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3D printing comes to Critical Materials Institute

3D printing technology, which has captured the imagination of both industry and consumers, enables ideas to  move quickly from the initial design phase to final form using materials including polymers, ceramics, paper and even food. But the Critical Materials Institute (CMI) will apply the advantages of the 3D printing process in a unique way: for materials discovery. By doing so, researchers can find substitutes to critical materials-- ones essential for clean energy technologies but at risk of being in short supply.


Ames wins 2014 Middle School Science Bowl

Image Ames Middle School made a clean sweep of the 2014 Ames Laboratory Regional Middle School Science Bowl here Saturday. They won all three of their morning qualifying matches, then won four matches in the championship round to take the title. They will also join the Ames High School team in representing the Region at the Department of Energy’s National Science Bowl in Washington, D.C. April 24-27.

Raising Readers holding Step into Storybook event March 29

Ames Lab employees will have the chance to see their generosity in action when the Raising Readers in Story County hosts it's annual Step into Storybooks event on March 29. This year's theme is Exploring Science through Books and will feature hands-on science stations and the first 300 children to attend will receive a free science picture book, funded through the proceeds of the 2012 Ames Lab Holiday auction. Image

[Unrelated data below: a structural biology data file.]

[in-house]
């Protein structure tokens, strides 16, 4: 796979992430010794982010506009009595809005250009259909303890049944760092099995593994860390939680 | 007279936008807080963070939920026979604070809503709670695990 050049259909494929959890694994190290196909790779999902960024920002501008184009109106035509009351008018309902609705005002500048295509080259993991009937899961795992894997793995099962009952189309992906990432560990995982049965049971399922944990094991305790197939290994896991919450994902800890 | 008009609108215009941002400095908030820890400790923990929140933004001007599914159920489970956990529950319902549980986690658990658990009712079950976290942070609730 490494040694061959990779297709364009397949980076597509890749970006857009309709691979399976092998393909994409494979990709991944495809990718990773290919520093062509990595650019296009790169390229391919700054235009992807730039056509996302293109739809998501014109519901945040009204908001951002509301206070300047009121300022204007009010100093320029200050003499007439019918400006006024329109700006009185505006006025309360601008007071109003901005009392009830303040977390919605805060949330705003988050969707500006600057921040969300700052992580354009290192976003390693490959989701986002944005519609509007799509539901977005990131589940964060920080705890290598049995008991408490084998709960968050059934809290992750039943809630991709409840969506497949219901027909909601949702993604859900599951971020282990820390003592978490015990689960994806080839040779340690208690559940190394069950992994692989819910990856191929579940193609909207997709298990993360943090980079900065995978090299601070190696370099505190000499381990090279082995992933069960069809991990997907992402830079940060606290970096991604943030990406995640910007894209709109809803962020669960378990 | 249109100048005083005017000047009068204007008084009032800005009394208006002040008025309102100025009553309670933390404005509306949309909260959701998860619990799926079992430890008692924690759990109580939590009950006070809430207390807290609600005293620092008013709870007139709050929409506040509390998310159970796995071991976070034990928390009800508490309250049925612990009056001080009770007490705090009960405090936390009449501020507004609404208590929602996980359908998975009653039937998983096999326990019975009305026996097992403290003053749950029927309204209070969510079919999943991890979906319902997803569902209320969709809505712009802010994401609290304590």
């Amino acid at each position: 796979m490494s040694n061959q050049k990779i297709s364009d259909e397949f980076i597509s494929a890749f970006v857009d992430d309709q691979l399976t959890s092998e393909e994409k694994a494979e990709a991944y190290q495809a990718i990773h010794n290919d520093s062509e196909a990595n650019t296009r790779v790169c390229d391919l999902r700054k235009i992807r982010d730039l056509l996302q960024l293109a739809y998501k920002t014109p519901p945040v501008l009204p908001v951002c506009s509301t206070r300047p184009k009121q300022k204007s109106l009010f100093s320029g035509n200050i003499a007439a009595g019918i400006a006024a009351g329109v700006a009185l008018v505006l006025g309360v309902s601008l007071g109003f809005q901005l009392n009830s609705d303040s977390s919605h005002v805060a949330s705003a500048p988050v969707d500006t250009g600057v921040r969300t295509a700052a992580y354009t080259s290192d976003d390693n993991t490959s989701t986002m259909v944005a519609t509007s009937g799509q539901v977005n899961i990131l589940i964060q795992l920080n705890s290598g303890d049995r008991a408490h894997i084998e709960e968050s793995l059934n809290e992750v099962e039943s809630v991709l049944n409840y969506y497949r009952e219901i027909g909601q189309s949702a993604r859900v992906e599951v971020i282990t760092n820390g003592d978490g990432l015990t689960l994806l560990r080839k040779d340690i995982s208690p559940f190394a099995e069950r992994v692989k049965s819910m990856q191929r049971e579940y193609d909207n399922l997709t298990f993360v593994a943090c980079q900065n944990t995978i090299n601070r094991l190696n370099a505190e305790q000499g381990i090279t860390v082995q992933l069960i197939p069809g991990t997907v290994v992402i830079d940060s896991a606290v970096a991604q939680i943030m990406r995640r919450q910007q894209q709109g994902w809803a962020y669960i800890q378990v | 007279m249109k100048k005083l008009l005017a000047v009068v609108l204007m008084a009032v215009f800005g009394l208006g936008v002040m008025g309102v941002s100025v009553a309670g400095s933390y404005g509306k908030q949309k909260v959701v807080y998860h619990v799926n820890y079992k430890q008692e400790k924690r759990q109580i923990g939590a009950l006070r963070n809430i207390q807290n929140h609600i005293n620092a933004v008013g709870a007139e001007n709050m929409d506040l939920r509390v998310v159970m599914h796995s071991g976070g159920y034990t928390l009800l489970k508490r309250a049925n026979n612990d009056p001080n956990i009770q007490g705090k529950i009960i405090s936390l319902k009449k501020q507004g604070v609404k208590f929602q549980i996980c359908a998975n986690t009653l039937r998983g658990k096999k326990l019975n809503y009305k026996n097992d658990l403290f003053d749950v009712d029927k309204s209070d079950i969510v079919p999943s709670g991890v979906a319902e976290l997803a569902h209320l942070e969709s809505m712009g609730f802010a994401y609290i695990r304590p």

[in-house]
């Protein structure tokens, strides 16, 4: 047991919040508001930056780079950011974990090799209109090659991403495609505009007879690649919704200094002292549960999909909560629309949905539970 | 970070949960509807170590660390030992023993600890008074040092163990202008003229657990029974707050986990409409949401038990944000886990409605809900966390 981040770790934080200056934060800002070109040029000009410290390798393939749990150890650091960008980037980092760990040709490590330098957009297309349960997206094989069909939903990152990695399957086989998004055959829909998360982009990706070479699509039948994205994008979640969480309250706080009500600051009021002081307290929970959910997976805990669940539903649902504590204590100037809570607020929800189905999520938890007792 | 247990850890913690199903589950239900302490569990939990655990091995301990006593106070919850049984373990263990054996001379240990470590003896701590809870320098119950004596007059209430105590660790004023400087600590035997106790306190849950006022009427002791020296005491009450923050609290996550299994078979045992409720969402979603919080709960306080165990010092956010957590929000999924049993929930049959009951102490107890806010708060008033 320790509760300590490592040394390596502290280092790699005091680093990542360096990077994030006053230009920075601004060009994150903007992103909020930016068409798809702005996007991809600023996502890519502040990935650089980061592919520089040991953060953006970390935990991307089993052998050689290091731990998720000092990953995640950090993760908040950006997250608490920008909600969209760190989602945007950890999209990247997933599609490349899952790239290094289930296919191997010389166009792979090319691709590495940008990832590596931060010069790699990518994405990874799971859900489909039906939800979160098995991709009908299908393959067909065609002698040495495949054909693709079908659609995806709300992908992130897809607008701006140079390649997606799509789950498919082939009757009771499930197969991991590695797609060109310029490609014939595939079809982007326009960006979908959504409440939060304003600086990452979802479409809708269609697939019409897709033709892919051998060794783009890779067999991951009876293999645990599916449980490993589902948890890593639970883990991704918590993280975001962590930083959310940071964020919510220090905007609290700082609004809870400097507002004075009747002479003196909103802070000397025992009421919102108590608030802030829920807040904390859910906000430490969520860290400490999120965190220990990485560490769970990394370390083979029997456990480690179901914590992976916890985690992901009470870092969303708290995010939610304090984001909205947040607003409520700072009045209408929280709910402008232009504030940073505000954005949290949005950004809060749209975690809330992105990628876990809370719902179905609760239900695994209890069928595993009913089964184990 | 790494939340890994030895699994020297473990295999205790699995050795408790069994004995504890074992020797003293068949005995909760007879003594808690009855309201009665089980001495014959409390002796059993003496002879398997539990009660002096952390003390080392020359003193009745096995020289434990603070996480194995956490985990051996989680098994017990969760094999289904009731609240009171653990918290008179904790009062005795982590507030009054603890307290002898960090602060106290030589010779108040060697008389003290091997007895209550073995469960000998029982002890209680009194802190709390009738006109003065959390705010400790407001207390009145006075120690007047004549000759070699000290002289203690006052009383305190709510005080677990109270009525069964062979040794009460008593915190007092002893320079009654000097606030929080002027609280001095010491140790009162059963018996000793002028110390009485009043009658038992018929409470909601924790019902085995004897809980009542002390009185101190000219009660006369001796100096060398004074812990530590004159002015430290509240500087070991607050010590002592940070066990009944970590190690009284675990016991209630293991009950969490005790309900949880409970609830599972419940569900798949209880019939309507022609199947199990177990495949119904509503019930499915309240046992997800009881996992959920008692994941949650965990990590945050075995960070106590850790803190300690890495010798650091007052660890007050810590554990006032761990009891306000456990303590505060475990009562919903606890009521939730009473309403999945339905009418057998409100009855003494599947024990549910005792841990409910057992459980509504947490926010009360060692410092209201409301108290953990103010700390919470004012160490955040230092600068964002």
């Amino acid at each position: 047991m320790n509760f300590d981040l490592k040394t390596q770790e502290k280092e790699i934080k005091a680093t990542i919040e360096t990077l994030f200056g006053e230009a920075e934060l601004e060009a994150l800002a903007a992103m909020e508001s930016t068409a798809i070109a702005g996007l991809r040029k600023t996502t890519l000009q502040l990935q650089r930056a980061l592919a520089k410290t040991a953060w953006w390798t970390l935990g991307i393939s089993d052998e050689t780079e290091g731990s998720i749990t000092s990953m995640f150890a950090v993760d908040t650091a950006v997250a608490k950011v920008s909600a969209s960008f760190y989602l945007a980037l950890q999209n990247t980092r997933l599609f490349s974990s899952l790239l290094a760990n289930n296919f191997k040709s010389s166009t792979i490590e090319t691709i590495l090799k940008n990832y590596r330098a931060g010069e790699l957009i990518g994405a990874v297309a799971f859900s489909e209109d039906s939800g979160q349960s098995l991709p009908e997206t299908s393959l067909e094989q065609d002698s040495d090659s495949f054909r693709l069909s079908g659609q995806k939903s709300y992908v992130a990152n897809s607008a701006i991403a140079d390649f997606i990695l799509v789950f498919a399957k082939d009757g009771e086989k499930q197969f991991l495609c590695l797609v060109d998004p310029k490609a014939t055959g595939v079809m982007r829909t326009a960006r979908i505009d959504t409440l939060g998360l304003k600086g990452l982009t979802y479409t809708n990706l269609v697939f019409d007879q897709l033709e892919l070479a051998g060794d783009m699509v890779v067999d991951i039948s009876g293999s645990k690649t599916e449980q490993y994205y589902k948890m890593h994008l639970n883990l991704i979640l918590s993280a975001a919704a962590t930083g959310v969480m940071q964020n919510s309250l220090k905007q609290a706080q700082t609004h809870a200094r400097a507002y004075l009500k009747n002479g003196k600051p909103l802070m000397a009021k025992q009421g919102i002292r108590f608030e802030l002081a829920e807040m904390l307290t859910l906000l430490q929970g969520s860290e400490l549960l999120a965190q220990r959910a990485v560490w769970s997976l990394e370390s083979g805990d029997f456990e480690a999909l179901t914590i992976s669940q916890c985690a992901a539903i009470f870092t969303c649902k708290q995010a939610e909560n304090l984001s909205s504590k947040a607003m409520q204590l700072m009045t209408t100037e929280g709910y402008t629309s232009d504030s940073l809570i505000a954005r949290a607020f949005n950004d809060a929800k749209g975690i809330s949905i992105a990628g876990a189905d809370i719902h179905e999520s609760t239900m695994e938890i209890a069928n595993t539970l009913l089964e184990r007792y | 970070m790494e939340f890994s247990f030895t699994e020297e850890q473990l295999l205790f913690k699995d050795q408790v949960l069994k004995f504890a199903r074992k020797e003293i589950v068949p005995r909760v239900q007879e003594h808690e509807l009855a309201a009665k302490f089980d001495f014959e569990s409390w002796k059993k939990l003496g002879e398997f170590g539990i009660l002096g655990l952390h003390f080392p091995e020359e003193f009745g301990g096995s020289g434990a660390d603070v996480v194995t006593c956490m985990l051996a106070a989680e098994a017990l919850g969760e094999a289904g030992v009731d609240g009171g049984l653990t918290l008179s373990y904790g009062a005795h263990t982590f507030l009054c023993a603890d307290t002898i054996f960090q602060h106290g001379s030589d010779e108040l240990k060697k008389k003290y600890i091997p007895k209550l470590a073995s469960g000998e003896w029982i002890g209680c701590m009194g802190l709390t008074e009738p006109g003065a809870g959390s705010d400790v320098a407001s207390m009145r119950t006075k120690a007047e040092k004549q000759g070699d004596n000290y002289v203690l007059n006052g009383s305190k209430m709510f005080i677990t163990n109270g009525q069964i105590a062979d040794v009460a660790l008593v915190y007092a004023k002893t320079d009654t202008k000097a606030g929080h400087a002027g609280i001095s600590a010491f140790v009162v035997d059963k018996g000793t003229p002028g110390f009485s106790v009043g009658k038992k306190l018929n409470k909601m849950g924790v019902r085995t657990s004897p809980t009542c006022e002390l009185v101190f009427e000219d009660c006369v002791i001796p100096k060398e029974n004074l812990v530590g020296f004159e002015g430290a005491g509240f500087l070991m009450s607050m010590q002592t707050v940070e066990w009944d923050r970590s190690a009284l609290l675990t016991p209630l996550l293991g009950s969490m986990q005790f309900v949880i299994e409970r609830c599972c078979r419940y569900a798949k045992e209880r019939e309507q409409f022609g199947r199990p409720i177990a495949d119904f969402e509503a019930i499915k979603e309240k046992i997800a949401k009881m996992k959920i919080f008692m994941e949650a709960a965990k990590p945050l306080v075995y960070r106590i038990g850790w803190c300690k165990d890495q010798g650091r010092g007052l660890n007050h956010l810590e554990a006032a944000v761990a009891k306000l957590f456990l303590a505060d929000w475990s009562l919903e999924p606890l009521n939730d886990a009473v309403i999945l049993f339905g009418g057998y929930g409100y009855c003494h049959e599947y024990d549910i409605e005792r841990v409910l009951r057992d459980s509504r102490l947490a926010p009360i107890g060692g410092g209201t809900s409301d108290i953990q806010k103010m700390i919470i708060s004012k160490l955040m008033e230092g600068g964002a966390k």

The Clean Plate Club

Image Childhood obesity in this country is of growing concern. So much so, that our First Lady has made it her priority to lead our nation’s kids in healthy eating and exercising. According to the CDC, childhood obesity has more than doubled in children and tripled in adolescents in the past 30 years. Here are some tips to help them eat right, get more exercise and live healthy!

Ultra-fast laser spectroscopy lights way to understanding new materials

Image Ames Laboratory scientists are revealing the mysteries of new materials using ultra-fast laser spectroscopy, similar to high-speed photography where many quick images reveal subtle movements and changes inside the materials. Seeing these dynamics is one emerging strategy to better understanding how new materials work, so that we can use them to enable new energy technologies.


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